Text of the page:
When Clitus Tilney heard Tower, Tilney & Webb criticized as a "law factory" and its opinions described as "assembly line products," it did not bother him in the least. He knew the fashion among lawyers to affect an aversion to administrative detail, to boast that their own firms were totally disorganized, that they practiced law in a bookish, informal atmosphere,suggestive of Victorian lithographs of county solicitors seated at rolltop desks and listening with wise smiles to the problems of youth and beauty. But he also knew, from his own early days, the price paid for that kind of atmosphere: clerks unpromoted and underpaid, or kept dangling in the hope of partnership until they were too old to get other jobs, aged partners grabbing too much of the profits, an office staff bullied by those spoiled old tartars whom the hoodwinked regarded sentimentally as "treasures." And he knew what disorganization did to overhead. It might be feasible in a firm of twenty lawyers, but when Tilney had joined Tower & Strong it already numbered thirty-four, and now, under his leadership, it had risen to seventy. These, with a staff of a hundred, occupied two great gleaming floors in a new glass cube at 65 Wall Street, with modern paintings and a marble spiral staircase and a reception hall paneled in white and gold. It had not been enough for Tilney to make himself the finest securities lawyer in New York. For every sixty minutes dedicated to the law he had to devote twenty to administration. He had to be a housekeeper, a headmaster, a führer.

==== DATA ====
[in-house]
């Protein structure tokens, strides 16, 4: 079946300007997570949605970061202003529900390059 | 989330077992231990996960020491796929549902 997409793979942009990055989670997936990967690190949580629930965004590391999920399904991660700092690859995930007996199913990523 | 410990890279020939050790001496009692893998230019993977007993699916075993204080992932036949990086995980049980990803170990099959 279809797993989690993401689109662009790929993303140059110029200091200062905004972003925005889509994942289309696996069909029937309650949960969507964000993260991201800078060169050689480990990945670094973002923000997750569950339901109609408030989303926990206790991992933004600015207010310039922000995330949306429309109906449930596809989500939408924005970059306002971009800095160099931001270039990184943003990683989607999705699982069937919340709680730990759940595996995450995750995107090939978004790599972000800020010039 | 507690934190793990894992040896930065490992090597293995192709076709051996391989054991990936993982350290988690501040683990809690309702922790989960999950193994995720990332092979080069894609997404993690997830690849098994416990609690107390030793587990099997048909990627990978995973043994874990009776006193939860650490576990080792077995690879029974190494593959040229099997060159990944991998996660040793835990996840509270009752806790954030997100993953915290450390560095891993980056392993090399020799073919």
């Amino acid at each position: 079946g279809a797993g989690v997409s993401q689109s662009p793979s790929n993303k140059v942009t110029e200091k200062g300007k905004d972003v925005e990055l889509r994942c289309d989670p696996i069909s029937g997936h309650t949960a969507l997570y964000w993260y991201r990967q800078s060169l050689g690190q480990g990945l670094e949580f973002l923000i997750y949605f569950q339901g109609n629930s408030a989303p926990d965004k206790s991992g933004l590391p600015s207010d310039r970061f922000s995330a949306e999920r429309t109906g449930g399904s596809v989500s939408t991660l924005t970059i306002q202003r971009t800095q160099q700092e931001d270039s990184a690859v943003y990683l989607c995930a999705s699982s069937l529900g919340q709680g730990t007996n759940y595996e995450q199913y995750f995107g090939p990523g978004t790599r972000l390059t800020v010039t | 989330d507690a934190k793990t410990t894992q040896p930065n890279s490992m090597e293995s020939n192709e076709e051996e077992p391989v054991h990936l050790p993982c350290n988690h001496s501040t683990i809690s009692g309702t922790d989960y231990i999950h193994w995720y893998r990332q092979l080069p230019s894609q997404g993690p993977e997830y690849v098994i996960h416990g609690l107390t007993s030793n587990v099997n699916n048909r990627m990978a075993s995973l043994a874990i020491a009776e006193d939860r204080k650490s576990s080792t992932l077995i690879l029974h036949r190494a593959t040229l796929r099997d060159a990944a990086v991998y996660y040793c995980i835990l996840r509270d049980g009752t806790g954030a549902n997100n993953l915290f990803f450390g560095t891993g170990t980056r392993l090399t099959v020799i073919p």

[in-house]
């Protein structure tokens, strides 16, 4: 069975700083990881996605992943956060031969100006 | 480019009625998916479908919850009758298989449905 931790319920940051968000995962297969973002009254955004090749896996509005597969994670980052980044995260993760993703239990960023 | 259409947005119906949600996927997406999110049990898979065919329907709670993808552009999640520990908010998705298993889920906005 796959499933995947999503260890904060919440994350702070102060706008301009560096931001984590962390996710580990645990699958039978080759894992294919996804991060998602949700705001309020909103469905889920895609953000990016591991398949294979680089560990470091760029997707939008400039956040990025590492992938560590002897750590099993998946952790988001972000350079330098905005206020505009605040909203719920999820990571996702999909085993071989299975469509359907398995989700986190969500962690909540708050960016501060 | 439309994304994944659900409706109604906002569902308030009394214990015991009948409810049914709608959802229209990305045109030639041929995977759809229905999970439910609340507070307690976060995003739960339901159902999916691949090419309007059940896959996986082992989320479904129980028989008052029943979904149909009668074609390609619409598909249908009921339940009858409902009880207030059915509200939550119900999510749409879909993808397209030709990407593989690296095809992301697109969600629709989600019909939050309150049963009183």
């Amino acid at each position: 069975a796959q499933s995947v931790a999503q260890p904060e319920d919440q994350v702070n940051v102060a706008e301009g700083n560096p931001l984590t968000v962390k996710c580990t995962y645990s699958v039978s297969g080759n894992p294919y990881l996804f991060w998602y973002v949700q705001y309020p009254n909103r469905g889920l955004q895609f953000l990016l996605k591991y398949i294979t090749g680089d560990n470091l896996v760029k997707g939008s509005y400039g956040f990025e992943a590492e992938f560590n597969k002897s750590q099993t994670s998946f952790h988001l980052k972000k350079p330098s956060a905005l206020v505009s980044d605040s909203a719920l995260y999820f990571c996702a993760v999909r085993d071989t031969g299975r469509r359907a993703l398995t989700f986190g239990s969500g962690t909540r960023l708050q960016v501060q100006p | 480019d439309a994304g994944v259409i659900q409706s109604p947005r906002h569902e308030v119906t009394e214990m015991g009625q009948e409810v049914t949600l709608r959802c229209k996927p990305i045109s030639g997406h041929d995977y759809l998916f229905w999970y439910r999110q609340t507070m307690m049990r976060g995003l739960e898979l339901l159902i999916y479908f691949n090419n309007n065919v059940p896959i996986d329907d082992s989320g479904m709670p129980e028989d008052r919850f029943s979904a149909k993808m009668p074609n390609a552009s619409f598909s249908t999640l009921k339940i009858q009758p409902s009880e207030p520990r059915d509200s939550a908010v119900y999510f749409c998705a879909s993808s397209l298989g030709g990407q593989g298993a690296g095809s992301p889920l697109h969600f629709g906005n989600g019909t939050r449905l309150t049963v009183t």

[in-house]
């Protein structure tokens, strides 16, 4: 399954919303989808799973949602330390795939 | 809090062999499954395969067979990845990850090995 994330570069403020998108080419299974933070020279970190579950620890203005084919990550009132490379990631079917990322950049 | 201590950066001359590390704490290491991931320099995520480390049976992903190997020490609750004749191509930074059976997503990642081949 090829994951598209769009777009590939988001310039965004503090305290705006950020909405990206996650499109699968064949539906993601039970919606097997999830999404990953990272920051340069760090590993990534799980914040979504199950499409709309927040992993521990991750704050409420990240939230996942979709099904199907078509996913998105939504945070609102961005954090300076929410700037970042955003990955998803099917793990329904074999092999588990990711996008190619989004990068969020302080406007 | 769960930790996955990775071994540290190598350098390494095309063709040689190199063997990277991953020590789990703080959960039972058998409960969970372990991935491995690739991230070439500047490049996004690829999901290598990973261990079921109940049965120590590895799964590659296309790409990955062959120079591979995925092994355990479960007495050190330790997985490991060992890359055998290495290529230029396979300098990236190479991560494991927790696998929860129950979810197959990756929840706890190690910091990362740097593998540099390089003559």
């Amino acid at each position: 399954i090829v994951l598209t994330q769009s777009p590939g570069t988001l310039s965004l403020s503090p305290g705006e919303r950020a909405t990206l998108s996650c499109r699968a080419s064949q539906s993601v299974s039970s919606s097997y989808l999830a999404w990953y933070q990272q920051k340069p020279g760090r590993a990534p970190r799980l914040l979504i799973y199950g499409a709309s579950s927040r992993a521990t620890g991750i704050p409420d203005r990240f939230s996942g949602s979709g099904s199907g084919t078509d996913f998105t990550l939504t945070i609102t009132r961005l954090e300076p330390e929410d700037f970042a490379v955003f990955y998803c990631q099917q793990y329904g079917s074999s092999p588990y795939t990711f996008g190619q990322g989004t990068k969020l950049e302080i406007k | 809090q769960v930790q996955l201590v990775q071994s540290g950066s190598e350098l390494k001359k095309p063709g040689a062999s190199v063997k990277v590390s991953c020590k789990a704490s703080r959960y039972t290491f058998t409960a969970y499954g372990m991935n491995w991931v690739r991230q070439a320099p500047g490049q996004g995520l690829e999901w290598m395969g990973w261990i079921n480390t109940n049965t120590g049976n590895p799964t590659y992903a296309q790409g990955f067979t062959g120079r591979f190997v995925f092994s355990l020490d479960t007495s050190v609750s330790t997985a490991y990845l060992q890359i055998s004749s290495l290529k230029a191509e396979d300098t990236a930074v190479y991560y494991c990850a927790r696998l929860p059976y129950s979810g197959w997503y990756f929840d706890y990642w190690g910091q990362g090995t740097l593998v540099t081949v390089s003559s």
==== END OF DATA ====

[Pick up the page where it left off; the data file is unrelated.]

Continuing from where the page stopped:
- From Powers of Attorney by Louis Auchincloss